Fearless Max Chilton primed to become latest Briton on Formula One circuit


Max Chilton drives a Formula One car at an official Grand Prix meeting today as he moves into the frame to become the next Briton to race on the circuit full-time.

The 21-year-old from Reigate will handle the Marussia normally driven by Frenchman Charles Pic, as confirmation of the Banbury team's growing interest in him.

Chilton, who recently became the team's official reserve driver, is clearly excited, but there's also a calmness that is missing in most young men his age. He's focused on doing the best possible job, and very aware of the subtext: a possible chance to race for Marussia alongside the German Timo Glock in 2013.

"We've been chasing the Abu Dhabi [drive]," he admits, "but it wasn't until Wednesday morning in India recently that the team told me they were going to announce it. Until it happened, I wouldn't let myself believe it was 100 per cent sure.

"It's really good that it's going to happen there, because I don't need to worry about learning the track as well. I've done a stupid number of laps there in several cars, and did around 900 kms of running there in last year's Young Driver test in the Force India. And I've driven the Marussia car in the Silverstone Young Driver test back in July, so I know that too."

This season Chilton emerged as a genuine talent, taking two pole positions in the GP2 support category which is one rung below Formula One on the racing ladder, and winning two races for the Carlin Marussia team.

As Formula One debuts go then, the circumstances could scarcely be better. "It's always going to be tricky having only an hour and a half, when for much of that there'll be lots of traffic and the track will be at its greenest," he acknowledges. "I know the team would really rather that I keep the car on the track, than try to push too hard and risk going off. So would I. My personal aim is to do a solid job and come out of it feeling that I did it well. I need to know that I did the best that I could. I was only 20 when I first tested an F1 car, and my confidence grew from there. I'm not arrogant but I believe in myself when I'm behind the wheel."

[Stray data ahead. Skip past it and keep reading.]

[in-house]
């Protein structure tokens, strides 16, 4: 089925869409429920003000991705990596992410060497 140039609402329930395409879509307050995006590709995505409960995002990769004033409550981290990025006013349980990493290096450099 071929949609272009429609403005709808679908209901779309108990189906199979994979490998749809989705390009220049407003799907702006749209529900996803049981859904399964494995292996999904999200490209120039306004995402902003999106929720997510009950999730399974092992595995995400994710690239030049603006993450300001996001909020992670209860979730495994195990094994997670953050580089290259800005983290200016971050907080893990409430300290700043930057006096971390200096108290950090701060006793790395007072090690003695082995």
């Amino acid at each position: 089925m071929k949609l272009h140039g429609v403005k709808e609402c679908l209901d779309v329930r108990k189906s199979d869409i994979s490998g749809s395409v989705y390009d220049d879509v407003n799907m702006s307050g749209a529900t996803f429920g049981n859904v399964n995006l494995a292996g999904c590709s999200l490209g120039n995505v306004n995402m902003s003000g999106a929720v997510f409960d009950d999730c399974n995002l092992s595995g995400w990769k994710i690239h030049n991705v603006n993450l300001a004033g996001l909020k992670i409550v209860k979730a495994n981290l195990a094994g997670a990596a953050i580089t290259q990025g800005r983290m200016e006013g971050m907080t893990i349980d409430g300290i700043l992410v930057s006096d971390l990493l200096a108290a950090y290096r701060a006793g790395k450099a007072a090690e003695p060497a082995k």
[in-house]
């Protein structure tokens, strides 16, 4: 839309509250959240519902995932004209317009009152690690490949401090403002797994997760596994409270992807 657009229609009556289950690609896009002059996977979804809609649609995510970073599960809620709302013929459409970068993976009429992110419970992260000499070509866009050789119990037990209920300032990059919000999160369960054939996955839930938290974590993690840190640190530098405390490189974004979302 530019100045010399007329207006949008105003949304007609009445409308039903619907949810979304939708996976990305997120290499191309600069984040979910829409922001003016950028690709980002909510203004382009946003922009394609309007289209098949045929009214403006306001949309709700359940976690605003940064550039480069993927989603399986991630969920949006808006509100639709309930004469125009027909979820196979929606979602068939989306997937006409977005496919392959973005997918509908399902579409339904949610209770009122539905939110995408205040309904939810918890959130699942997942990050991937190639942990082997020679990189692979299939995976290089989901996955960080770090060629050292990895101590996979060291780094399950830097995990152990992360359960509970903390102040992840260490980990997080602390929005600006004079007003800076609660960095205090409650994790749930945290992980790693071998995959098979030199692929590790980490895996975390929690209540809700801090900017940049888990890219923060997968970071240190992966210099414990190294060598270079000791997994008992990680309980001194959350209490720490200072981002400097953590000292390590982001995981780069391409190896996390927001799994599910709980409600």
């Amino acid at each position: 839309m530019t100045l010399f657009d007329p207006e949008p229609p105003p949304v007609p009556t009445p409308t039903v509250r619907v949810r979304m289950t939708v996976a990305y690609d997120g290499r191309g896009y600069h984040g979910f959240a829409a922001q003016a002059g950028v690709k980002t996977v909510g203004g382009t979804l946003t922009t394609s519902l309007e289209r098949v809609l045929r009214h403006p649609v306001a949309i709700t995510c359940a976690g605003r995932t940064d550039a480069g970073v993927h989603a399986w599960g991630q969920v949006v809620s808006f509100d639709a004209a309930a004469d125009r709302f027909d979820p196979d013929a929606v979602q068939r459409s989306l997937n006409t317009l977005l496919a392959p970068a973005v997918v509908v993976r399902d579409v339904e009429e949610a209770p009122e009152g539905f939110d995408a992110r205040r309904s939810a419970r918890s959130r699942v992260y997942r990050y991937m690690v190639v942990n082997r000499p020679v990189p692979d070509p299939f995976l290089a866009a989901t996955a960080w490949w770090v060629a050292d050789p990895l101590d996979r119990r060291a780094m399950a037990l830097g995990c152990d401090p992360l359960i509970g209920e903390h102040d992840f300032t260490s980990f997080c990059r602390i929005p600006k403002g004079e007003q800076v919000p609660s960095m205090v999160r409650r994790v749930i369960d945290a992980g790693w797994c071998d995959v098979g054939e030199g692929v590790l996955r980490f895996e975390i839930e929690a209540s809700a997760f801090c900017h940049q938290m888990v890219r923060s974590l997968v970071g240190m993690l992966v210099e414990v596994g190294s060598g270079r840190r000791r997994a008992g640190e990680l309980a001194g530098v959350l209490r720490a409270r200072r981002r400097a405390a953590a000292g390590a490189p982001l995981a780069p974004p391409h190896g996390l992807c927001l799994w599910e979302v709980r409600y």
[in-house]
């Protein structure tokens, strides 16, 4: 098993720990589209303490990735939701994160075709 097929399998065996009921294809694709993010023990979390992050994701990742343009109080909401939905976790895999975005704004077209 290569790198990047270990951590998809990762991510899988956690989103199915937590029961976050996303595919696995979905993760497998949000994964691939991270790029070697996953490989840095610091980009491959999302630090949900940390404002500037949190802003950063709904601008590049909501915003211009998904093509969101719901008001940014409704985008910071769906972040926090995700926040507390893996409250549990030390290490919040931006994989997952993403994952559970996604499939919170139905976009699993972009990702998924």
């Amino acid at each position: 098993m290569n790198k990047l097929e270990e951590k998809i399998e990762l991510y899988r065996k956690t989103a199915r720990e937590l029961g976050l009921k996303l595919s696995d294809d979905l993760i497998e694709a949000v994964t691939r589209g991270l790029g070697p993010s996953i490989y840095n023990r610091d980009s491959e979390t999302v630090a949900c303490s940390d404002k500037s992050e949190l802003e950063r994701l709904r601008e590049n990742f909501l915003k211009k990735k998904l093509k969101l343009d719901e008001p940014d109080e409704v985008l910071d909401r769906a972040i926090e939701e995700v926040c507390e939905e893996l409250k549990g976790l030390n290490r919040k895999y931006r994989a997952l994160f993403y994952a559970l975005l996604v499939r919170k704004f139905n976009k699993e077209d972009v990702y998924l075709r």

Marc Hynes is Marussia's head of driver development, but was also the man who beat Jenson Button to the 1999 British Formula Three Championship. He knows how to drive, isn't given to hyperbole, and rates Chilton very highly.

"I think he's underrated. To be able to put a car on pole position in GP2 and to win two feature races, against that quality of opposition, shows that he's ready for F1," he insists.

"He's got the speed and he can win, all he needs is the experience. He did a great job at the Silverstone test, he's very intelligent and has very high quality feedback. He's likable and deals with pressure well. That's conducive to stepping up to F1."

And Chilton likes the ring of being the next Briton to race in Formula One.

"For sure that's a good thing. And I don't feel pressure from it. I'd rather it was me than any other Brit! Actually, it feels good. I want to be in F1 for the long run."

Racing brothers

Max and Tom Chilton

Max competes in GP2. Older brother Tom races in the World Touring Car Championship.

Paul and Stefan Di Resta

Force India's Paul has been in F1 since 2010. Younger brother Stefan raced in this year's Mini Cooper Cup.

Lewis and Nic Hamilton

McLaren's Lewis is an enthusiastic supporter of younger half-brother Nic, who races in the Renault Clio Cup.